The Feast of the Baptism of the Lord
Readings: Isaiah 55:1–11; Isaiah 12; 1 John 5:1–9; Mark 1:7–11
10 January 2021
“The word that goes from my mouth does not return to me empty.” – Isaiah 55:11
The seeds that we planted during Sydney’s quarantine shutdown have sprouted into very edible vegetables despite winter’s cold and an exponential decrease in attention from the gardeners once the restrictions eased. And as predicted, the final products (almost) resemble the pictures on their packets!
Today, Jesus is the seed, planting light and life in the depths of humanity’s watery chaos and rebellion. For those willing to die to themselves and live for him, Baptism turns the waters of death into the waters of new birth. Birth as what? As sons and daughters of the Heavenly Father, heirs to the kingdom.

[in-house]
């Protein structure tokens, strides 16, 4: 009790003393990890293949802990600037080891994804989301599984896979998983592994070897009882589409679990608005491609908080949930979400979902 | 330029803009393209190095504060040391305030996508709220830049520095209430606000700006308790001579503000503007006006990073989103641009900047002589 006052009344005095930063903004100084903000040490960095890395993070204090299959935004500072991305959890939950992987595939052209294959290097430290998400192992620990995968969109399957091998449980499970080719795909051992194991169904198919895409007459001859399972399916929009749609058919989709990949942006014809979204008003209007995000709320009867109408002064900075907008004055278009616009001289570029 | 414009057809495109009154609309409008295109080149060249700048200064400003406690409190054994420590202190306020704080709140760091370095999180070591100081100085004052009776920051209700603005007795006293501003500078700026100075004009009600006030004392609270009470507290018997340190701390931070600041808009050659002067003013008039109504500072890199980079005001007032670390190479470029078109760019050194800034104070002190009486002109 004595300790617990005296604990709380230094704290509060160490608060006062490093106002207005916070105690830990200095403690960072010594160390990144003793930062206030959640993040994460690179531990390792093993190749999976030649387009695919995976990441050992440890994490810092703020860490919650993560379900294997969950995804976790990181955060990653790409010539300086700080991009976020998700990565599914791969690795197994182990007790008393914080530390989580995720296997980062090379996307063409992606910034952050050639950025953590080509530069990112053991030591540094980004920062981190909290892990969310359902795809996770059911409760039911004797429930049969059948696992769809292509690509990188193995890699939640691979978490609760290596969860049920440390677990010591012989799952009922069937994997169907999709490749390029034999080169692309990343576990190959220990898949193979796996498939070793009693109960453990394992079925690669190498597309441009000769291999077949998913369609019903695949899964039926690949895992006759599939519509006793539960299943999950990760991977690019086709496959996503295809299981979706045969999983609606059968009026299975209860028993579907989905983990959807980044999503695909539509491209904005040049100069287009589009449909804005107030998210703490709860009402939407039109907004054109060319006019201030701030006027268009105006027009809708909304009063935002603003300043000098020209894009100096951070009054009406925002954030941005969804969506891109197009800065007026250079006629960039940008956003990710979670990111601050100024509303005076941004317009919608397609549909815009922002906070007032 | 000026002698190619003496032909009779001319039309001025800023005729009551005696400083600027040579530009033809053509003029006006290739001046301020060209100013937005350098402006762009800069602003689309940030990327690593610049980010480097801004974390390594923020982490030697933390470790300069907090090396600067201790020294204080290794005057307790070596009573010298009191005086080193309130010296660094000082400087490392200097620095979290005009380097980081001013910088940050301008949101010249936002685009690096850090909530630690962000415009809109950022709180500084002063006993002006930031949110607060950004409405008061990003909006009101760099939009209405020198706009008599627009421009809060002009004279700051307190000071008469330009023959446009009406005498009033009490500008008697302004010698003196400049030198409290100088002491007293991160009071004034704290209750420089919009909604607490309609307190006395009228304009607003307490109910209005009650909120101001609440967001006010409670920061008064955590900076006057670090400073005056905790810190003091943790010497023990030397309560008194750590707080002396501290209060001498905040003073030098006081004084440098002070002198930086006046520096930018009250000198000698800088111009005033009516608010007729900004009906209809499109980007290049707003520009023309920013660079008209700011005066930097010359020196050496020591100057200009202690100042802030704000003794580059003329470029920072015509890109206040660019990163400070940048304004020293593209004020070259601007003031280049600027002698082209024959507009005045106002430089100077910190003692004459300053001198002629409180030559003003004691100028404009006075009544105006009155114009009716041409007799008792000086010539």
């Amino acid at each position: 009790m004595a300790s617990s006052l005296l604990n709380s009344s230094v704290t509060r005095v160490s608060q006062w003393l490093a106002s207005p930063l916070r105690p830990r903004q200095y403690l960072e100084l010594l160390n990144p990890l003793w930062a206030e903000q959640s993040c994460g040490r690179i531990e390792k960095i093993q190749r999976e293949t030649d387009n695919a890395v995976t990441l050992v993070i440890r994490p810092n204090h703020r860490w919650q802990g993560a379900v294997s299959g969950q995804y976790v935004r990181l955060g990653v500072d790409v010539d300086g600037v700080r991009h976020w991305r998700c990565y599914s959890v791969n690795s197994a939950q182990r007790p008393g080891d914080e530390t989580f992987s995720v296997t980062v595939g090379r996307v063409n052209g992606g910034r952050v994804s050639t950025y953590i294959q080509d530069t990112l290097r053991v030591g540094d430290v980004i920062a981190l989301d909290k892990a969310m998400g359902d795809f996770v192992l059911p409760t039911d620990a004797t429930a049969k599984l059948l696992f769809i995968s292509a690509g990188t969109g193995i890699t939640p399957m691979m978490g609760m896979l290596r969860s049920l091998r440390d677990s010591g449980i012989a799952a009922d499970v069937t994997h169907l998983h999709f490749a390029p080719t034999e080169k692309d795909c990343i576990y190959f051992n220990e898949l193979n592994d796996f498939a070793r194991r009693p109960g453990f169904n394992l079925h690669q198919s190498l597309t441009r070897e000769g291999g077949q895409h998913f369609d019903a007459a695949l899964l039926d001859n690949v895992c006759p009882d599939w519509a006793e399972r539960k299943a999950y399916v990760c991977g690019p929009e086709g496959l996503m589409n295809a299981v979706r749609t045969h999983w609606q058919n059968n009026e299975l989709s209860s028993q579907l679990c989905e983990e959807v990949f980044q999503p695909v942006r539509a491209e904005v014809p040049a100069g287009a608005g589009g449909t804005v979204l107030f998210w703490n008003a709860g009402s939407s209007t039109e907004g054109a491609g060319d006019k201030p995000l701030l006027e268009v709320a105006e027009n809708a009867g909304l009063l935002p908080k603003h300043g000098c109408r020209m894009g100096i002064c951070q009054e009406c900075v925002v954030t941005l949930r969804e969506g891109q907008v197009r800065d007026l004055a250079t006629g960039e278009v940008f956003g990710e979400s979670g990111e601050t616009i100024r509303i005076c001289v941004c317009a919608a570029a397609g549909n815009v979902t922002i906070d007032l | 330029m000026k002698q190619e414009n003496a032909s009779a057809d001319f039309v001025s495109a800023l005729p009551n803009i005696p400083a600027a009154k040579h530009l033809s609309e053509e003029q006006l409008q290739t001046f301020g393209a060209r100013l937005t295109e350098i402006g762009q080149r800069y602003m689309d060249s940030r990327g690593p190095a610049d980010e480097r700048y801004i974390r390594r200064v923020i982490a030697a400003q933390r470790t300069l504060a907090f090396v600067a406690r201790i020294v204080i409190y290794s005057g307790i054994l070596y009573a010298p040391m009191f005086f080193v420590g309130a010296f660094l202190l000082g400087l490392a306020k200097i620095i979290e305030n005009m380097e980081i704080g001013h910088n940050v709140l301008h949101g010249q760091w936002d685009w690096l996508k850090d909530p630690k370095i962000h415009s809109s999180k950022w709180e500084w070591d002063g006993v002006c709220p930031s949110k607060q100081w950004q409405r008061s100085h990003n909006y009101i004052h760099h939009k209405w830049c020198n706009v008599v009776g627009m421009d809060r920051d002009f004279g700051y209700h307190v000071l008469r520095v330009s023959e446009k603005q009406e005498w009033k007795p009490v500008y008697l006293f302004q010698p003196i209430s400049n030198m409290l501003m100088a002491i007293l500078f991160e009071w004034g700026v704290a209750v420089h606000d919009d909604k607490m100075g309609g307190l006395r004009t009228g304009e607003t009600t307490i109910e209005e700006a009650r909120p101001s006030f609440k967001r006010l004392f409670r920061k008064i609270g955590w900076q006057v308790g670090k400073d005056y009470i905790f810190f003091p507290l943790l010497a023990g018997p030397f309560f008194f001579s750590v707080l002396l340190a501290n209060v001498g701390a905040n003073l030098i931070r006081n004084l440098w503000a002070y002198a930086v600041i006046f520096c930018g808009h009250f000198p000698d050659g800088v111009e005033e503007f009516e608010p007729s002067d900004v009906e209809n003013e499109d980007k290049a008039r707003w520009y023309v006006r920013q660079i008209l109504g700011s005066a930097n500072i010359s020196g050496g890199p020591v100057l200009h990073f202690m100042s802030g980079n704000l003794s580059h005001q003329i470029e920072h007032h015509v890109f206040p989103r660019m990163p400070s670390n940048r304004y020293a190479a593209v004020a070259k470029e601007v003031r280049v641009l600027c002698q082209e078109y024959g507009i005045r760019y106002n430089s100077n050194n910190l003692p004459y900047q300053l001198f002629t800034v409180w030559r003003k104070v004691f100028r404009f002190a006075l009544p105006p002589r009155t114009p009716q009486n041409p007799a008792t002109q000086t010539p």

The Hebrew mindset—the soil which nourished the roots of Christianity—understands “words” as being instruments of action. Thus, the actions of Jesus, the true Word of the Father, are never merely “symbolic”. His actions bring about the reality that they signify – and so his Baptism imbues all water with the possibility of bringing about salvation through the Sacrament of Baptism.
The Greek worldview—the air breathed by the first shoots of Christianity—considered “words” to contain the fullness of the reality they represent. Thus, in the person of Jesus, we find the entire revelation of the Trinity. When we become like Jesus through Baptism, we too receive the indwelling presence of the Holy Spirit, and bring delight to the Father.
May the seed of divine life planted in your soul at Baptism not decay in the soil, but bear much fruit, making you an icon of the Trinity for the world.
Come, Holy Spirit—activate in my soul the gifts and virtues I received at my Baptism. Amen.
Sr Susanna Edmunds OP
Sr Susanna Edmunds OP grew up in the Diocese of Broken Bay and currently teaches high school religion at Trinity Catholic College in Auburn, NSW. She has been a member of the Dominican Sisters of St Cecilia since 2010.